It's odd contributing about Turkey, but I read a section in the WSG concerning debt collection in that country. I spent some brief periods in Southern Turkey, near Adana. I visited a place similar to the one mentioned by the contributor who cited Mersin. I was in the US Air Force at the time, and made a visit with some crew-mates from our C-141, which stayed at the Incirlik Air Base outside Adana.
The place is called Genel Eva (spelling?) which I discovered was Turkish for General House. The landmark we were pointed to was a large clock on the side of a building, the only one in town.
There was one entrance to the area, and it was guarded by the Turkish military, and everyone got a pat-down. Physically, the place is like a very old village, with stone walls and narrow passages, with each woman having a window to allow you to see her. There was not much joy on those faces, since this was not a voluntary arrangement. According to local Turks, each of their families owed taxes. The family could pay the tax, or if that wasn't possible, the woman would work in the General House for a set length of time which was based on the amount owed. I was not able to determine if that length of time was adjusted for earnings there, but I doubt it. The prices were extremely low. In fact the 1976 translation of Turkish Lira to US dollars was about $1.45. That price was posted on the wall of the rooms the women were in.
The group of us, I think there were four, walked threough the entire place. No, none of us bothered getting our $1.45 worth.
There were a lot of old and middle aged women there. I recall only one younger woman, and she was very good looking. She was also the only one there I saw who had a phone, and she was using it at the time we were there. I don't know what her age, appearance, and the phone mean so far as her status there.
During the time we were there, there was some rumor that two young American teachers had been working at the General House, in an effort to reduce their prison sentence. Apparently, reducing prison sentences is another way a woman can go to the General House, and these two Americans had been convicted, I believe, of some drug offense. In Turkey, drug offenses are treated very harshly, and the two were at the General House on their own request. However, the rumor went on, the US State Department had expressed outrage at the arrangement. I believe the women were sent back to the US, but can't swear to it.
Another thing the Turks told us was that ordinary soldiers received nearly no pay. To be paid fairly well, you had to get into an elite part of the service. However, Turkish Army privates each got three tickets to the General House each month.
There is supposed to be a General House in every major Turkish city. It was said the one in Istanbul was far better than the one in Adana, because there were a lot of young foreigners there, mostly on drug charges. Many were supposedly stewardesses.
Istanbul also had legal prostitution, according to my sources. However, I never got there and cannot confirm that. Skoonj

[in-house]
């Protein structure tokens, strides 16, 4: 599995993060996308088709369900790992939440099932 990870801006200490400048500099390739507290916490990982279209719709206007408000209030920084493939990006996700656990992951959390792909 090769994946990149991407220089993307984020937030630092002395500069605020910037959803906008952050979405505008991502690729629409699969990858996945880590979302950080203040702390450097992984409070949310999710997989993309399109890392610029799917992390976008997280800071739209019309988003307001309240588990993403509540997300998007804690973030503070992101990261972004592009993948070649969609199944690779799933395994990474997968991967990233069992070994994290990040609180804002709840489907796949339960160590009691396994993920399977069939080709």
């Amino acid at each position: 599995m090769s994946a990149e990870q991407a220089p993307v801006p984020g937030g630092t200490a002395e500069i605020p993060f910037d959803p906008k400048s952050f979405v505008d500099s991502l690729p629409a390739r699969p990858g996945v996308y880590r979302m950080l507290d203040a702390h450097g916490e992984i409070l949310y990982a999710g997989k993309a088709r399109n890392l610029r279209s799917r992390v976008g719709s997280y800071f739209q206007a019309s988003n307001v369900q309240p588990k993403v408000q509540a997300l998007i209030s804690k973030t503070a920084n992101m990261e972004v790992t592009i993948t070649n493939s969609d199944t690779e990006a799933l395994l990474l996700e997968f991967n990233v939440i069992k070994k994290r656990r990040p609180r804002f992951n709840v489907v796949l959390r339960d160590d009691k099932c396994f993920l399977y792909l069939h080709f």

Subject: [ASP] Turkey (Istanbul, Izmir, Mersin, Adana etc ...) Date: Mon, 08 Dec 1997
This is to correct few points on prostitution in Turkey, appeared at The World Sex Guide (http://www.paranoia.com/faq/prostitution).
Prostitution in Turkey is LEGAL and prostitutes are obliged to perform their services in certain areas of the city. These areas are called "Genel Ev", which means "brothel" in Turkish. These areas usually locaded in city centers and surrounded with high walls to protect and control both patrons and ladies. Entrance to these areas are controlled by police. You won't be allowed in if you are drunk or if you do not have a valid ID stating you are over 18.
You can hardly find 10's or 9's there but there are some 7's and 8's. The fees are ranging from $20-$60 depending on the lady you choose and your bargaining power.
Prostitutes working in these establishments are regularly (weekly) checked by Public Health Authorities against any VD's.
THE TWO ENTRIES ON WSG ABOUT MERSIN AND ADANA, WRITTEN BY (PERHAPS) AMERICANS ARE COMPLETELY MISLEADING. THESE GENTLEMEN ARE STATING THAT PROSTITUTES ARE PUT THERE TO PAY THEIR TAX DEBTS. THIS IS NOT ONLY SILLY BUT QUITE FUNNY. THIS IS PERHAPS BECAUSE OF THEIR MISUNDERSTANDING OF TURKISH LANGUAGE (OR SOMEONE MADE FUN OUT OF THEM).
THE TRUTH IS THIS: MANY OF PROSTITUTES HAVE GROSS AMOUNT OF DEBTS AND THEY ARE FINANCIALLY TRAPPED BY BROTHEL OWNERS TO WORK FOR THEM. TAX DEPARTMENT HAS NOTHING TO DO WITH IT :-)
However, there is also illegal prostitution in Turkish Cities. In Istanbul, the most popular place to find an illegal prostitute is Laleli District. Prostitutes in this area regularly visit pubs and sit there and wait for patrons (like Tijuana MX). These ladies are mostly Romanian and Russians. I recommend you to wear two condom at once because almost half of them are infected with VD's.
The third group of prostitutes are call-girls. Almost all of them are equipped with cellular phones. If you cannot find one by yourself receptionist in your hotel will be pleased to help you. But do not expect them to be cheap (approx $150-200 per night).
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